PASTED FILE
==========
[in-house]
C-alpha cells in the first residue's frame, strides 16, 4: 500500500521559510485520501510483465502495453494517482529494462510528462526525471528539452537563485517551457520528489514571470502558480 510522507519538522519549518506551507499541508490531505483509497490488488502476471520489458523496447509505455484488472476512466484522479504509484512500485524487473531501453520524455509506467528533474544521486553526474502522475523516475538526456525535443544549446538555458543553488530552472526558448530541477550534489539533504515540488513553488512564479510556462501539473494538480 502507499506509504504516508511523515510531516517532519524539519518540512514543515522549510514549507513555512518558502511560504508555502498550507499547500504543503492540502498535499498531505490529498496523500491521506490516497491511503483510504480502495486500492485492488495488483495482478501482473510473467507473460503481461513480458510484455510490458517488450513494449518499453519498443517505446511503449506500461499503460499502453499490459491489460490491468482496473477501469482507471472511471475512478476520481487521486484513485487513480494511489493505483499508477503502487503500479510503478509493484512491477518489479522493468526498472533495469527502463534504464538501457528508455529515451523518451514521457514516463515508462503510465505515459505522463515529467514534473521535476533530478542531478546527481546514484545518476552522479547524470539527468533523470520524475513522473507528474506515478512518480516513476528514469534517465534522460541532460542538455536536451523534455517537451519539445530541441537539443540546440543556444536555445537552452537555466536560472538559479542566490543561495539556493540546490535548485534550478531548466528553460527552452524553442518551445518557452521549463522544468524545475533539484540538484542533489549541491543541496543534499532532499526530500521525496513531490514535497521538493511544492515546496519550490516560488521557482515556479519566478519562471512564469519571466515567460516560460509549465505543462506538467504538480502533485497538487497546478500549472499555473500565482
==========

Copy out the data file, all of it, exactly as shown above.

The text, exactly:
[in-house]
C-alpha cells in the first residue's frame, strides 16, 4: 500500500521559510485520501510483465502495453494517482529494462510528462526525471528539452537563485517551457520528489514571470502558480 510522507519538522519549518506551507499541508490531505483509497490488488502476471520489458523496447509505455484488472476512466484522479504509484512500485524487473531501453520524455509506467528533474544521486553526474502522475523516475538526456525535443544549446538555458543553488530552472526558448530541477550534489539533504515540488513553488512564479510556462501539473494538480 502507499506509504504516508511523515510531516517532519524539519518540512514543515522549510514549507513555512518558502511560504508555502498550507499547500504543503492540502498535499498531505490529498496523500491521506490516497491511503483510504480502495486500492485492488495488483495482478501482473510473467507473460503481461513480458510484455510490458517488450513494449518499453519498443517505446511503449506500461499503460499502453499490459491489460490491468482496473477501469482507471472511471475512478476520481487521486484513485487513480494511489493505483499508477503502487503500479510503478509493484512491477518489479522493468526498472533495469527502463534504464538501457528508455529515451523518451514521457514516463515508462503510465505515459505522463515529467514534473521535476533530478542531478546527481546514484545518476552522479547524470539527468533523470520524475513522473507528474506515478512518480516513476528514469534517465534522460541532460542538455536536451523534455517537451519539445530541441537539443540546440543556444536555445537552452537555466536560472538559479542566490543561495539556493540546490535548485534550478531548466528553460527552452524553442518551445518557452521549463522544468524545475533539484540538484542533489549541491543541496543534499532532499526530500521525496513531490514535497521538493511544492515546496519550490516560488521557482515556479519566478519562471512564469519571466515567460516560460509549465505543462506538467504538480502533485497538487497546478500549472499555473500565482